Category Archives: summer

Season of the Miniature

Summer solstice has passed, and the earth is reborn in miniature.

Tiny helicopter seeds on the manitoba maple are the size of my fingernail.

Acorns on the oak are tiny green pebbles.

Half-sized squirrels recklessly cross the ground near me, not yet having learned the caution of an adult.

Families of fledgling foragers feast! Magpie groups of about 5 birds array themselves in high bushes and low tree branches. The young, with their tell-tail stubby tail feathers, suitable for close quarters in the nest, still with the low raspy call of a nestling demanding food – always accompanied by the anxious adult shepherd with their long graceful tail & higher, piercing call.

A nuthatch came to the seed feeder yesterday, followed by another who watched from the tree, followed by a third – half the size of the adults. A young fledgling learning life outside the nest from her parents.

I’ve felt especially sympathetic to the nestlings this spring, as I cuddle close a young fluffy-headed chick of my own.

Resident Merlin Family

This spring the raucous call of a merlin could be heard echoing through my neighbourhood. I’ve seen the small hawk perched in trees and soaring over the block throughout the season.

Merlin in our pine tree

In the past two weeks a group of three appeared as a prominent presence – perhaps a fledged family – an adult pair with a juvenile, or an adult with two juveniles? They call to each other as they swoop through the neighbourhood.

The activity is centred one block east of mine, so perhaps their nest was in a backyard tree in that block. Apparently they like to move into old magpie and crows’ nests – and certainly there is an abundance in this neighbourhood. We had a crow family raised in a pine at the park a block away, and there were at least three magpie families in the immediate neighbourhood this year, as every year.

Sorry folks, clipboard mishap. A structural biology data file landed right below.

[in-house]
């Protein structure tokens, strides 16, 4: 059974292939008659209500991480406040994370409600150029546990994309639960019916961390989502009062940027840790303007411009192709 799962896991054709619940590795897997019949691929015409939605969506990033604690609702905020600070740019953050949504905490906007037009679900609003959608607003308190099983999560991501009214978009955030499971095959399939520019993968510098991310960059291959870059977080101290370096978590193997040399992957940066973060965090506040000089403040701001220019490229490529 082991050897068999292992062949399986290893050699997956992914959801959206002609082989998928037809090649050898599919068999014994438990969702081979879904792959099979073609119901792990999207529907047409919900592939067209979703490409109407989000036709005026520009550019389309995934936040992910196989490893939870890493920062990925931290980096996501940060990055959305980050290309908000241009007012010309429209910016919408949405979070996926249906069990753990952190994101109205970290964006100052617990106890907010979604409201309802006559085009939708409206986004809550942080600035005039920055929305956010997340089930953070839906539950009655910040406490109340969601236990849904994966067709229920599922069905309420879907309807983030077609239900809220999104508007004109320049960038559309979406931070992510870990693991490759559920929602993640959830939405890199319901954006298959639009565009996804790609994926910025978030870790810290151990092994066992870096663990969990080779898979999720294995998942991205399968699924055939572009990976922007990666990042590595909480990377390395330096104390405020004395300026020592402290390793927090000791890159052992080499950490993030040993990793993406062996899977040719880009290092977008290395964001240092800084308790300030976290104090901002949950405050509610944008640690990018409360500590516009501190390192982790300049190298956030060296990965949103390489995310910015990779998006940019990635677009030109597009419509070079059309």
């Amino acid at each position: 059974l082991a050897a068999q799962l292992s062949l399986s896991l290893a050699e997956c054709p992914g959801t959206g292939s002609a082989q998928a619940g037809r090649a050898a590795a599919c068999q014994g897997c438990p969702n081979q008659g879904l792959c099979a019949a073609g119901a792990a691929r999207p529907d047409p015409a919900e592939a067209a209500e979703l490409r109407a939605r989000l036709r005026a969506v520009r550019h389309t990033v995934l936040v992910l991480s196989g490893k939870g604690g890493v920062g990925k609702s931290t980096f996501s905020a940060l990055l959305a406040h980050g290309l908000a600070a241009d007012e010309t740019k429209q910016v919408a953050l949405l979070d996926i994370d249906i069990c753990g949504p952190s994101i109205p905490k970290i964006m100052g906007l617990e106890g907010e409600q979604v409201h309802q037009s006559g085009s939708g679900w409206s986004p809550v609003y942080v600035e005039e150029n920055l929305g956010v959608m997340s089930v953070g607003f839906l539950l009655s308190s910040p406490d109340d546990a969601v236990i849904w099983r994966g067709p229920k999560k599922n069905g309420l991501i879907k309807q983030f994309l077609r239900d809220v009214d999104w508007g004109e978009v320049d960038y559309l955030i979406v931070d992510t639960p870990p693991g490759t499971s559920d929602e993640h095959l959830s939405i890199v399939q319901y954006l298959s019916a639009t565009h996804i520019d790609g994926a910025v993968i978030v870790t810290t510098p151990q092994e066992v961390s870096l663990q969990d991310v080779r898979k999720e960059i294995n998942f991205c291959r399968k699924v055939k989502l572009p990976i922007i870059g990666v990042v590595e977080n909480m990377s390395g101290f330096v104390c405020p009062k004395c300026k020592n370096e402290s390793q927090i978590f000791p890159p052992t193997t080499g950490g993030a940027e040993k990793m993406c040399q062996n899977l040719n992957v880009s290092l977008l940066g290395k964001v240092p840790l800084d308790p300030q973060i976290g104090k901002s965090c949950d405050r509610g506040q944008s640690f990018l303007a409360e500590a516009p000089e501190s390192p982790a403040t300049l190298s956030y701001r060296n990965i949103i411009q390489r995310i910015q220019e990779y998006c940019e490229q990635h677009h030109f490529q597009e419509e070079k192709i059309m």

Merlin & Magpie 2

Robins return (sort of)

Absent since spring migration sightings, a few robins have reappeared in the neighbourhood briefly.

Two juvenile robins… or possibly another type of smaller-sized, adult thrush… hopped and hunted their way through the yard – subtly rust-coloured, mottled breasts.

A single adult robin seen nearby another day. Most recently, an adult robin lying dead in the alley with a throat wound… the same bird?

Other places are alive with birdsong in the summer, while this area seems quiet by comparison.

I bear witness to the truth of this recent local newspaper article – in this neighbourhood owned by magpies and squirrels, “few town-nesting American robins ever succeed in raising a clutch of eggs to hatching.”

The Feast

In honour of the newly blossomed roses & peonies, the bees humming away in the blooms, and the season of waking to morning coffee on the patio nearby…

The Feast

The laden arms of the oak, the elm,
and the agitated hunger of the small jays,

the fat globes of white sugarmum
where bees suck love,

and you, in the morning shade,
sipping hot coffee,

the taste of the new day sharp
and alive on your tongue,

are a chorus that says,
Indulge: the world is abundant —

this loving, dying world
to which we are given,

out of which we have come —
O body of the world,

eat with joy
the body of the world.

~The Book of Blessings: New Jewish Prayers for Daily Life, the Sabbath, and the New Moon Festival,
By Marcia Falk

Magpie youth

Baby magpie grounded

This week baby magpies left the nest in the neighbourhood. So cute with their little tails, concentrating hard on short, inexperienced flights.

This morning I saw something I’ve never seen before – young magpies with light grey markings* where normally they are blue-black. They look so different I wouldn’t have thought they were the same kind of bird, but they were behaving like other young magpies, making the same calls with other magpies, and seemed to be part of a family of normally marked magpies. Possible!?

(*Not pictured here – didn’t have my camera with me!)